Too Old To Be Sleeping with Grandma Dear Annie: I am very close to my 12-year-old grandson. His family life is not good, and since his parents live nearby, the boy is at my house more often than not. The problem is, he started sleeping with me when he was a baby and still does it. I …Read more. Gastric Bypass for Quitting Smoking: No Fair Trade Dear Annie: I am quite a bit overweight. My 29-year-old daughter is concerned that I might have a heart attack and die on her. Meanwhile, she has been smoking cigarettes since she was 16 years old. She said to me, "If you have gastric bypass surgery,…Read more. Witness to a Friend's (Abusive) Marriage Dear Annie: As a witness to a friend's marriage, I vowed to help keep their relationship strong. Would you please print something I could give them about verbal abuse? His wife has a serious drinking problem, and when she's had too much, she goes …Read more. Girlfriend, Uninvited Dear Annie: I have been dating "Pete" for three years and never get invited to his place. He lives in a mobile home. At first, he said he was embarrassed for me to visit. I did see it once and thought it wasn't bad at all. He has since remodeled the …Read more.more articles
The Trouble with Schizophrenia
Dear Annie: Thirty years ago, our son was diagnosed with schizophrenia. He has been hospitalized more than once, although he believes it was only to "punish" him. In the past few years, he has refused all psychiatric intervention.
"Robert" has lived independently for 18 years. He displays delusional and paranoid behavior. We do not know whether he still takes the antipsychotic medicine that was prescribed 20 years ago. We are grateful that he doesn't drink or do drugs, but he is a chain smoker and eats voraciously. His weight is more than 300 pounds, and he is diabetic and takes blood pressure pills. He has anger issues and an irrational fear of being injected with anything.
Mental health professionals have given up on him. Robert doesn't seem to fit in anywhere. Living alone only worsens his illness, but he is averse to being told what to do. How do I help him? — Fear for My Son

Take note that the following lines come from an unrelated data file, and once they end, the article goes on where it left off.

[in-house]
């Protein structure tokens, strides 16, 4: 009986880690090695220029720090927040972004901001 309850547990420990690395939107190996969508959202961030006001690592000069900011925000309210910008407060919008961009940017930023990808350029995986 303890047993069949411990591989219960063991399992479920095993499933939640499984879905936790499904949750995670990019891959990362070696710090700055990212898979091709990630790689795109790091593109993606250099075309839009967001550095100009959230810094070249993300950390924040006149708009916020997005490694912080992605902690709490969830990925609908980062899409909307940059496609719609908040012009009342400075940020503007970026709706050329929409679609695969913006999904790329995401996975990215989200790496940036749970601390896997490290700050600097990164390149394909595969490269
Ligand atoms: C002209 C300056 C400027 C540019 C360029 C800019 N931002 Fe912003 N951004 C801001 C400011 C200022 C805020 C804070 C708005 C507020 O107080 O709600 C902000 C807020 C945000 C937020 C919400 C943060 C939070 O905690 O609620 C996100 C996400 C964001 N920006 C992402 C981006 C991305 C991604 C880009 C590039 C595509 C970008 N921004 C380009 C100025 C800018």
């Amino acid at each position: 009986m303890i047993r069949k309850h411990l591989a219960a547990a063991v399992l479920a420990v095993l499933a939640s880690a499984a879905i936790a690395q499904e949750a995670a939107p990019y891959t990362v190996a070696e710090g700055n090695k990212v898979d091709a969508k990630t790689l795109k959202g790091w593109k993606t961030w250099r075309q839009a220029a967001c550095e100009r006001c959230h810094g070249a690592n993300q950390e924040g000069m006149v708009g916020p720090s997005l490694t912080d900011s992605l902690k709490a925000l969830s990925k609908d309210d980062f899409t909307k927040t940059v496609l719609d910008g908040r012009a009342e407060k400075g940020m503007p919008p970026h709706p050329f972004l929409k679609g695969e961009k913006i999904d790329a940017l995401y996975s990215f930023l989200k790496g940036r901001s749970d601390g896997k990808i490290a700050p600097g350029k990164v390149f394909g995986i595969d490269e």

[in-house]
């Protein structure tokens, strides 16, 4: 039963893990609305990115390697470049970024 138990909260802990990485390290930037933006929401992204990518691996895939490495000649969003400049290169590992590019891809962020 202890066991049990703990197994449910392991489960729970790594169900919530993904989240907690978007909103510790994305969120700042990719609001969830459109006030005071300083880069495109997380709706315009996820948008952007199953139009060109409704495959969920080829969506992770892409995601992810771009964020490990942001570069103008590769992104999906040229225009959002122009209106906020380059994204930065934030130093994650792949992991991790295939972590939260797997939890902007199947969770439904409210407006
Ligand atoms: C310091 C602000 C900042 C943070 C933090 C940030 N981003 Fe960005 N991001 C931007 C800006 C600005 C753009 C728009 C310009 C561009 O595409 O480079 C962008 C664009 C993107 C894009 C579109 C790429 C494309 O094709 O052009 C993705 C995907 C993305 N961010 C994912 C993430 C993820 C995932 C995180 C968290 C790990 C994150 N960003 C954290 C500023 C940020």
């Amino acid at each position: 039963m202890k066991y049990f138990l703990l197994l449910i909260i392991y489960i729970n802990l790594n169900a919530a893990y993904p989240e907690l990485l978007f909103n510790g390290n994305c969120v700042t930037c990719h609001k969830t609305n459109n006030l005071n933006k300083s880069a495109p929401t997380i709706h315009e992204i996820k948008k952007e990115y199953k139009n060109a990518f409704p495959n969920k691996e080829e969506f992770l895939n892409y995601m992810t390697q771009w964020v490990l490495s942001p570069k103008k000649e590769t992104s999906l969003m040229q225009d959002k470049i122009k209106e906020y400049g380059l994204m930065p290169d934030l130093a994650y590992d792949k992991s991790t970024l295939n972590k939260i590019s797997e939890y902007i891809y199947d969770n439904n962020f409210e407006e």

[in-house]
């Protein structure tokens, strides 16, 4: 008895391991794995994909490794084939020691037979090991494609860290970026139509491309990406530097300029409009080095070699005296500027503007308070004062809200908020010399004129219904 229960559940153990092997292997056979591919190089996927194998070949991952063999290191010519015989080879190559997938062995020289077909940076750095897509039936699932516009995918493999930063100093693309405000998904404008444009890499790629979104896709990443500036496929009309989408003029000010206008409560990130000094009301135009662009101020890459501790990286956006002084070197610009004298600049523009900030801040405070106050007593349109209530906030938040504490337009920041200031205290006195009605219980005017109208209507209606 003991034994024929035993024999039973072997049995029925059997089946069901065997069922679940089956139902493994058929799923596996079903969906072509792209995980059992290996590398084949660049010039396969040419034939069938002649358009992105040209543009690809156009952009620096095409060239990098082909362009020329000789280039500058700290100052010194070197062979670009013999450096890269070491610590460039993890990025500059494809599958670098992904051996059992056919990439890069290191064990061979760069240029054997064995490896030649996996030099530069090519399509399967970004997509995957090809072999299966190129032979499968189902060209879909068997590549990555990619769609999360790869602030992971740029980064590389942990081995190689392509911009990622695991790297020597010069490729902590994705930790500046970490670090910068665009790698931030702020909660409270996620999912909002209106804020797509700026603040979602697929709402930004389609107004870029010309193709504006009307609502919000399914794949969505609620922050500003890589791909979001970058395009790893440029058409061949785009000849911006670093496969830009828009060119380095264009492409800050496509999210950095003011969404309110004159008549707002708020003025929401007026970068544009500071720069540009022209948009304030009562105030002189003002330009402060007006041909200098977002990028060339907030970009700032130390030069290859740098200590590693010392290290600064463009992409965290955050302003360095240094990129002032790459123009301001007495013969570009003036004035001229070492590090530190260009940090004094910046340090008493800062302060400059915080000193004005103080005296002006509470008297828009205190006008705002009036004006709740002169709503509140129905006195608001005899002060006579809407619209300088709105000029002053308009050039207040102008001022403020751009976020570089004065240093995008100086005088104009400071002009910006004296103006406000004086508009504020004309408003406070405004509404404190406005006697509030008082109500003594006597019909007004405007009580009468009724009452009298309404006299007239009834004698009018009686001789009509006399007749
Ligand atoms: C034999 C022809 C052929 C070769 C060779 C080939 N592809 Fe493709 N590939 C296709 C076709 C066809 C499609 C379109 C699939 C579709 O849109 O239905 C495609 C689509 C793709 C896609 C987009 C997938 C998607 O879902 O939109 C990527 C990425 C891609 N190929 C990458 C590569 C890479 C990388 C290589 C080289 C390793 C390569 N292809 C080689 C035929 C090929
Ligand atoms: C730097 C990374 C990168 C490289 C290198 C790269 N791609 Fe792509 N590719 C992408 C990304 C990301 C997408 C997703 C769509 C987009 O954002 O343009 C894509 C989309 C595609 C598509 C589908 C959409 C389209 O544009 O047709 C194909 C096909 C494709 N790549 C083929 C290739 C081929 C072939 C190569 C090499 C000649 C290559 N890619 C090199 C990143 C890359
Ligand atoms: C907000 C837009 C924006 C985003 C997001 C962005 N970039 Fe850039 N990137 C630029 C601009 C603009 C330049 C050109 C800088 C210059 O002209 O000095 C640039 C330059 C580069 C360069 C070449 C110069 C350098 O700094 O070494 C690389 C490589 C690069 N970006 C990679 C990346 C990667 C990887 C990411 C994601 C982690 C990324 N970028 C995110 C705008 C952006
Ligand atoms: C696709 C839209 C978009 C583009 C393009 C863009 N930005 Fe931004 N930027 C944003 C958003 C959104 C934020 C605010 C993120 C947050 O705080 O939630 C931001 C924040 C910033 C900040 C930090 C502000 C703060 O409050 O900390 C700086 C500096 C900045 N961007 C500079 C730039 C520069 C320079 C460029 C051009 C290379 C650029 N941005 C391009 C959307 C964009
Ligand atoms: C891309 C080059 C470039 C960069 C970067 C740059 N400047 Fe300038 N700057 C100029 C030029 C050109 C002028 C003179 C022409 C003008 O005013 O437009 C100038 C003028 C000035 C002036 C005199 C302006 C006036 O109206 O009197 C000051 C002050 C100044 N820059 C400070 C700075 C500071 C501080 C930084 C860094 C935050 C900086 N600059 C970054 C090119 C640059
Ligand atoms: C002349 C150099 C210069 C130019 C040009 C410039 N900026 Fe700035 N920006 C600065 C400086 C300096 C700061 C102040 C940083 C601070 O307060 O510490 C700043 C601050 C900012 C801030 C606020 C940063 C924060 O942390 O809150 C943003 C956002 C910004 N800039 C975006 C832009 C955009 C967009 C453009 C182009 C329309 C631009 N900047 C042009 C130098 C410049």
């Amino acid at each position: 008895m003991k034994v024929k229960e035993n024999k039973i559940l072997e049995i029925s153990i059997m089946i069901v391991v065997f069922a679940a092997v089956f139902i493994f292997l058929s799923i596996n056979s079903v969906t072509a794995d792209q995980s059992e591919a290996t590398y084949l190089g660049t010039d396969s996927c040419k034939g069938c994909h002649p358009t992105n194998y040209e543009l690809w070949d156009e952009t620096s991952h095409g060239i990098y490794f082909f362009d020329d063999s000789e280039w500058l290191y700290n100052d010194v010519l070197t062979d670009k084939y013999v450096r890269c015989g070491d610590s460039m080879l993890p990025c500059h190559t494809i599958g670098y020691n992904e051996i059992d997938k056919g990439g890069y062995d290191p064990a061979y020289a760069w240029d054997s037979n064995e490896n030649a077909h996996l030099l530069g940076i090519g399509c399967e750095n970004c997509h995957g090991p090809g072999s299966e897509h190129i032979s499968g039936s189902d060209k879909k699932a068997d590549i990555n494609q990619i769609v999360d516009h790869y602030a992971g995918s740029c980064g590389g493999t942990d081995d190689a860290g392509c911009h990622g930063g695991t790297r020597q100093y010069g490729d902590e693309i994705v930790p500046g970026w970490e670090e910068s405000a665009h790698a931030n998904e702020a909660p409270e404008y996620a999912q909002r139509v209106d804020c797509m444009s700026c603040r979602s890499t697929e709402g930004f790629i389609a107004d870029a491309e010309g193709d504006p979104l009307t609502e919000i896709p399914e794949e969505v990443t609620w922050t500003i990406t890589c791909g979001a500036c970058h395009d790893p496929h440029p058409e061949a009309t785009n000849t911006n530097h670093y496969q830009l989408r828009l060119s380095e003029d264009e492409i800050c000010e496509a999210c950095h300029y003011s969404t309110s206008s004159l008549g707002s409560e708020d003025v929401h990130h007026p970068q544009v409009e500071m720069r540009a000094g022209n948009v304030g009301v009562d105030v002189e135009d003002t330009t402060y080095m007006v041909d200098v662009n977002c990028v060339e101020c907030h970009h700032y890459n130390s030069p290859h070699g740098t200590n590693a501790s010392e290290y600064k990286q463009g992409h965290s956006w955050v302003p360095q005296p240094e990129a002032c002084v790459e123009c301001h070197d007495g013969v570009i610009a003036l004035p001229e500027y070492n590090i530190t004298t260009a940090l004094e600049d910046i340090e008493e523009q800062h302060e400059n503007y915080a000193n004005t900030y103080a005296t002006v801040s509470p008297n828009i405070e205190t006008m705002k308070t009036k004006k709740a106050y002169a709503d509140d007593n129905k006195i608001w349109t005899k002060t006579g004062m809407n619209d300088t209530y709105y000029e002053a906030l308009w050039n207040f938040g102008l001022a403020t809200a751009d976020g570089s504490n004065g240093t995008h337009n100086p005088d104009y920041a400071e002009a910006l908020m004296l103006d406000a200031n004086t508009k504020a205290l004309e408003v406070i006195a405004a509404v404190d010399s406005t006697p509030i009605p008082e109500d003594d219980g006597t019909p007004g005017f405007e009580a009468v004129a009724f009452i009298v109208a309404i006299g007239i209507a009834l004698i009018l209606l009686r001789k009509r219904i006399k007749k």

Dear Fear: It's terribly sad and stressful, but there is only so much you can do to protect a mentally ill adult who refuses to take medication, get therapy or be helped in any way. The National Alliance on Mental Illness offers a 12-week Family-to-Family program for those dealing with family members who are mentally ill. Please contact them at 1-800-950-NAMI (1-800-950-6264) (nami.org).
Dear Annie: My husband often must go out of state on business for months at a time. In order for us to be together, he buys me a ticket to join him whenever he accumulates enough frequent flyer miles. Right now, he's in California. He recently missed my birthday, saying he didn't have enough mileage to fly me there.
However, I discovered that wasn't true. He had enough miles, but his mother and sister demanded that he use them for them because they've always wanted to go to California. So he's saving his miles in order to have enough for their two tickets.
I am furious.
Dear Wife: While we understand that you want every trip to be yours, the real issue here is that your husband didn't consult you first, and then lied about the availability of his frequent flyer miles. We think he avoids confrontation, not only with you, but also with his family members. This is how workable issues turn into major arguments.
Here's a possible compromise: Suggest that his sister pay for her own ticket, allowing Mom to have the freebie. You would only lose one trip. Your mother-in-law likely doesn't get to see her son very often, and she misses him. This would be a special treat. If you approach it in a conciliatory way, your husband will not only appreciate your generosity, but he also will be more inclined to discuss these things with you in the future. And that should be your ultimate goal.
Dear Annie: I read the letter from "Ex-In-Laws," who are getting calls from debt collectors looking for their ex-daughter-in-law.
Please inform them that all they need to do is call the phone company and put a block on the unwanted calls. They should then inform the ex-daughter-in-law about the route they took to rid themselves of what is a nerve-wracking intrusion. Hope this helps. — Ann from Louisiana
Dear Ann: Blocking calls can work, but it requires regular maintenance because debt collectors often will call from different numbers when the old ones are blocked. But it's worth trying.
Happy Easter to all our Christian readers.
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